The TARDIS lands on Earth, only the Doctor isn’t expecting it to land there. When he steps out the door, the TARDIS practically ejects him – and then dematerializes with Amy aboard. The Doctor is able to contact Amy and deduces that something is preventing the TARDIS from making a full landing. The Doctor decides to rent a room from an affable bloke named Craig, who spends most of his time trying to overcome his fear of telling his friend Sophie that he has romantic feelings for her. But that’s far from the worst of Craig’s problems: a slowly spreading stain on the ceiling accompanies a recurring series of strange noises from whoever is renting the upstairs room. The Doctor is convinced that whatever is making the noise and the stain is also keeping the TARDIS from landing. As he spends several days at the house, the Doctor impresses Craig’s other friends, meets Sophie, and becomes a constant but still strange fixture in Craig’s life. When Craig decides to throw caution to the wind and investigate the room upstairs, that life may come to a quick and unpleasant end if the Doctor can’t intervene.
written by Gareth Roberts
directed by Catherine Morshead
music by Murray Gold
Guest Cast: James Corden (Craig), Daisy Haggard (Sophie), Owen Donovan (Steven), Babatunde Aleshe (Sean), Jem Wall (Michael), Karen Seacombe (Sandra), Kamara Bacchus (Clubber)
Notes: This episode is based on a comic by the same name that appeared in an issue of Doctor Who Magazine, originally centered around the tenth Doctor and Mickey Smith (with a very brief appearance by Rose) and set shortly after The Christmas Invasion; in that version of the story, of course, the Doctor moved in with Mickey, who would’ve rather been spending more uninterrupted time with Rose. When the Doctor telepathically transfers his knowledge to Craig, his fifth, sixth and seventh incarnations are not shown (whereas it’s the second appearance this season for the second Doctor, and the season’s third visual reference to the first Doctor).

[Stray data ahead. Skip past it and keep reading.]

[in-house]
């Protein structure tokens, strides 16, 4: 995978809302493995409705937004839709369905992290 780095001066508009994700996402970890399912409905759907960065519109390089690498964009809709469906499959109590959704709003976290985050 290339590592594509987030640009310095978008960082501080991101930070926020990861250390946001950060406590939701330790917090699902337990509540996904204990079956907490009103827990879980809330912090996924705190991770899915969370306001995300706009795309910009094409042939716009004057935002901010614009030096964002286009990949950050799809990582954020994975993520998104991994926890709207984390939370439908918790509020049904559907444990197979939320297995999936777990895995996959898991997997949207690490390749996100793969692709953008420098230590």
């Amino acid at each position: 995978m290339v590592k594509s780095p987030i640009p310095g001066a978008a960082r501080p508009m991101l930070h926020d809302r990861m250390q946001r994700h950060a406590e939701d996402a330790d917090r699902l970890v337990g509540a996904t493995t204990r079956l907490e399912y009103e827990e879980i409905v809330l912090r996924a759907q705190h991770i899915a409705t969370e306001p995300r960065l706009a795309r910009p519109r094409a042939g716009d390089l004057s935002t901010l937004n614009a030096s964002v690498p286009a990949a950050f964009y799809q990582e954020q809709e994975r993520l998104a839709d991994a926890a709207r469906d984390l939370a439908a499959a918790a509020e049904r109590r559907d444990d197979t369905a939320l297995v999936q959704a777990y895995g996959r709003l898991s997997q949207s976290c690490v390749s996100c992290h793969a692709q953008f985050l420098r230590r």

LogBook entry & review by Earl Green
Review: Another great, way-off-kilter episode for the eleventh Doctor, The Lodger – despite a massive rewrite from the comic that inspired it – is further proof that Matt Smith’s incarnation of the Time Lord may well work best in stories that don’t feel like traditional Doctor Who.
The Lodger revisits some of the same territory as The Eleventh Hour, as it jams something extraordinary and more than a little scary into an ordinary situation populated by ordinary people. If anything, it actually does a better job of it than the season opener, mainly because the characters of Craig and Sophie have a dynamic that’s nearly universal (friends who want to be more than friends, and yet don’t want to ruin their friendship). Just about everyone has been there, and that – along with the portrayal of these characters as normal folks who just happen to like each other (a lot) who aren’t the Beautiful People one so often winds up casting for TV – grounds The Lodger‘s more bizarre moments.
The revelation, near the end of the story, that some alien race has had a go at replicating TARDIS technology is pretty shocking stuff, and it’s actually surprising that it isn’t addressed more directly. Of course, the fact that it’s coaxed into leaving of its own accord helps. (I also couldn’t help but notice that this craft was piloted by an emergency hologram, to whom the Doctor says “Please state the nature of the emergency!” – Doctor Who is just about the last place I ever expected to see a Star Trek: Voyager in-joke.)
It’s becoming increasingly apparent that the eleventh Doctor doesn’t just thrive, but excels in stories that aren’t cut from the same overly epic cloth as the tenth Doctor’s stories. In some ways, this season of Doctor Who is starting to feel like the 25th anniversary season of the original series: we still get occasional epics, but we also get completely off-the-wall stories like The Lodger, Vincent And The Doctor, The Greatest Show In The Galaxy and The Happiness Patrol, which are hard to envision with any other incarnation of the Doctor at the helm, and are completely unlike what we’d been accustomed to from Doctor Who stories up to that point. And that’s not a bad thing.